Pepper is easy to use ¶
To create a positive experience with Pepper, provide three pieces of precise information to users:
- A SIGN before any user input to guide users
- FEEDBACK after any user inputs to validate their actions
- A FALLBACK in case there is no user input
Take care of your users by creating accessible and predictable applications, by preventing them from making mistakes, and by helping them if they’re in trouble in the user flow.
A. Pepper guides users to every expected action¶
When Pepper expects something from the user, signal it¶
Before every expected user action, guide users by indicating what to do and how to do it. Leave no room for guessing.
Use at least two of these three options to express a sign:
- Body Language: This is handled by animation. Use animations to express Pepper’s expectations.
- Dialogue: The way a question is asked impacts a user’s answer. Users often don’t know what to say; that’s why it’s recommended to suggest answers in the question.
- Tablet: Give indications by using icons, visual assets, buttons, or trigger labels.
- Body Language: Pepper has to look at the user’s face when waiting for an input and break eye contact when it is not available (while loading, updating, or searching data).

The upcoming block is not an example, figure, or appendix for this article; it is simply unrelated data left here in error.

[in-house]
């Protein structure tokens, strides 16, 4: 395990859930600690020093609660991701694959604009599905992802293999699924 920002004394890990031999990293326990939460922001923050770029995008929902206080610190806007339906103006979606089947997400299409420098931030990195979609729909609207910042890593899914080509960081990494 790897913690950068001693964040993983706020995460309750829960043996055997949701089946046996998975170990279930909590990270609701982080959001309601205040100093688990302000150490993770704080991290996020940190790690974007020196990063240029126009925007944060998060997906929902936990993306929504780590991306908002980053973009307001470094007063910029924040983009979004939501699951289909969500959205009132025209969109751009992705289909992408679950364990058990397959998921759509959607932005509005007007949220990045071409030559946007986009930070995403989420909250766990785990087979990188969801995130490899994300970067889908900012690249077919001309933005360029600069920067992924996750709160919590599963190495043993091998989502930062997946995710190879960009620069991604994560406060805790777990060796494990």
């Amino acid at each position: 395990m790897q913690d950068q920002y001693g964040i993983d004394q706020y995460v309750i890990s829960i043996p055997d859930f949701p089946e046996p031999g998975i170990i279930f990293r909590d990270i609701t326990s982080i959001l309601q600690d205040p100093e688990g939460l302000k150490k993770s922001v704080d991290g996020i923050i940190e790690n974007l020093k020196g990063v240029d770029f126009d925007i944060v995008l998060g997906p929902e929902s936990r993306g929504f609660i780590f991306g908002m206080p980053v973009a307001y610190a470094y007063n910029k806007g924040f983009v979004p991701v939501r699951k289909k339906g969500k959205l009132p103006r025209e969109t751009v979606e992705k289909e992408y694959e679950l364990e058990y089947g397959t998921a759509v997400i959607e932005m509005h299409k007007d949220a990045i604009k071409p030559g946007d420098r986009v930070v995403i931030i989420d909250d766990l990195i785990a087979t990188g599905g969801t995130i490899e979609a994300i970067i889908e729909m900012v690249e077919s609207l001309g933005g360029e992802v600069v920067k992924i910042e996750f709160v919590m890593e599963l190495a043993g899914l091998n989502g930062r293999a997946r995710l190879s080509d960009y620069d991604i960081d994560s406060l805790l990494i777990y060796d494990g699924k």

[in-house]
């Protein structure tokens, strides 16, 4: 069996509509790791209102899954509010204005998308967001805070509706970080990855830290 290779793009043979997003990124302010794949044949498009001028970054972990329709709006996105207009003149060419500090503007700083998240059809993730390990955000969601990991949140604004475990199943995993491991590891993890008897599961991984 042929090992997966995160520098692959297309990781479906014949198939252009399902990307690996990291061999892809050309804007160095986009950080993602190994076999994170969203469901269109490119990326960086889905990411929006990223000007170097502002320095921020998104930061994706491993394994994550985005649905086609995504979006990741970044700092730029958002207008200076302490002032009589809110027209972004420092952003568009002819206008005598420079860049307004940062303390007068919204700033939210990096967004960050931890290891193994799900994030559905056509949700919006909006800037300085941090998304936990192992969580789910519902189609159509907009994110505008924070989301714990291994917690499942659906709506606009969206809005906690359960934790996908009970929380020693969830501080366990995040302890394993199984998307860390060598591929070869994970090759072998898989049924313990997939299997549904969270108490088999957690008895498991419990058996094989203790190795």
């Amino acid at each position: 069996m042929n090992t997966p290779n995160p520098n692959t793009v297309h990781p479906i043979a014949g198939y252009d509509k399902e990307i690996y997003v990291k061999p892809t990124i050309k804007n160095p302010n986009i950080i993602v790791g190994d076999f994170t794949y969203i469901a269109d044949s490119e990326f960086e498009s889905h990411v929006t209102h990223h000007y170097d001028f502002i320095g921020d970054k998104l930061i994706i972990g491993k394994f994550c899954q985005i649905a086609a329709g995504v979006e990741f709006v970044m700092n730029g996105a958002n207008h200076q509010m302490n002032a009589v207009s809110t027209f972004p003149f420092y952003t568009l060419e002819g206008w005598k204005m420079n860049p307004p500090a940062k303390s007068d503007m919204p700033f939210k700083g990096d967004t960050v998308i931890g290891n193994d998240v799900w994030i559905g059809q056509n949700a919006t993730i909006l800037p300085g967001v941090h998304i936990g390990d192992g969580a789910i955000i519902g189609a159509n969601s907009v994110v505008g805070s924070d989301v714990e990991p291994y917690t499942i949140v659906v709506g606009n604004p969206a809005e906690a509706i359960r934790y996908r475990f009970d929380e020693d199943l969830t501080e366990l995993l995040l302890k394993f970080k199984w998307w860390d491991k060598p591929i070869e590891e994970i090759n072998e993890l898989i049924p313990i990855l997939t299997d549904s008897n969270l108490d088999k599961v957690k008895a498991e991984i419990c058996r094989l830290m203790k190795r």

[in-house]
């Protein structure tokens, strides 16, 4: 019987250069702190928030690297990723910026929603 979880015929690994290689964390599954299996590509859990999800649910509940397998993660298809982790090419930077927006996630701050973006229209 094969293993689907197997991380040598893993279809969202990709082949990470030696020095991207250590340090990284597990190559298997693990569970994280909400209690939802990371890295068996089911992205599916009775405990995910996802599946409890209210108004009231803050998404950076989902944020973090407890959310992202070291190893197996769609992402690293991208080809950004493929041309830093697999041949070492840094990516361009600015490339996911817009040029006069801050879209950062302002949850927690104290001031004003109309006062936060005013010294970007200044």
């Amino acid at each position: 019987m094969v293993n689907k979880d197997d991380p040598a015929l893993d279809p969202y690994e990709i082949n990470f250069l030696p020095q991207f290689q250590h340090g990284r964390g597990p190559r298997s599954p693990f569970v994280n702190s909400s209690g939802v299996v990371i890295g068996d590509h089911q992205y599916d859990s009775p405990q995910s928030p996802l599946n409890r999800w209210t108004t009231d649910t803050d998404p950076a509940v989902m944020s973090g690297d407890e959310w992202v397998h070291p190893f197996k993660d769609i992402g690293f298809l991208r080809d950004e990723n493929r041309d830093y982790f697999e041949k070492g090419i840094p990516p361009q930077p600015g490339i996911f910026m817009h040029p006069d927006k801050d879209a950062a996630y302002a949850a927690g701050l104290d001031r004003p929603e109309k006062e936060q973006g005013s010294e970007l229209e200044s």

- Dialogue: For example, it’s best to use this structure when asking a question: “Do you prefer X or Y?” as opposed to: “What can I do for you?” because the first option informs users about the choices they have.
- Tablet: Inform users about the verbal trigger by displaying them on the tablet within”quotation marks” to show it can be said.
After any user action, give immediate feedback to validate or invalidate their action¶
Give feedback to the user right after their action so they know if the action was successful or not.
Use at least two of these three options to express feedback:
- Body Language: Use animation to express action result.
- Dialogue: Give verbal feedback to a user’s input through a word of confirmation or by repeating the trigger that has been understood.
- Tablet: Give feedback to a user selection by graphically highlighting the clicked item.
- Body Language: In a game, Pepper’s head can nod after a correct answer and shake its head after.
- Dialogue: Use confirmation words like, “Okay,” “Great,” or “Perfect” to begin all sentences after a successful user input.
- Tablet: A button can be highlighted by changing its color directly after it’s been clicked.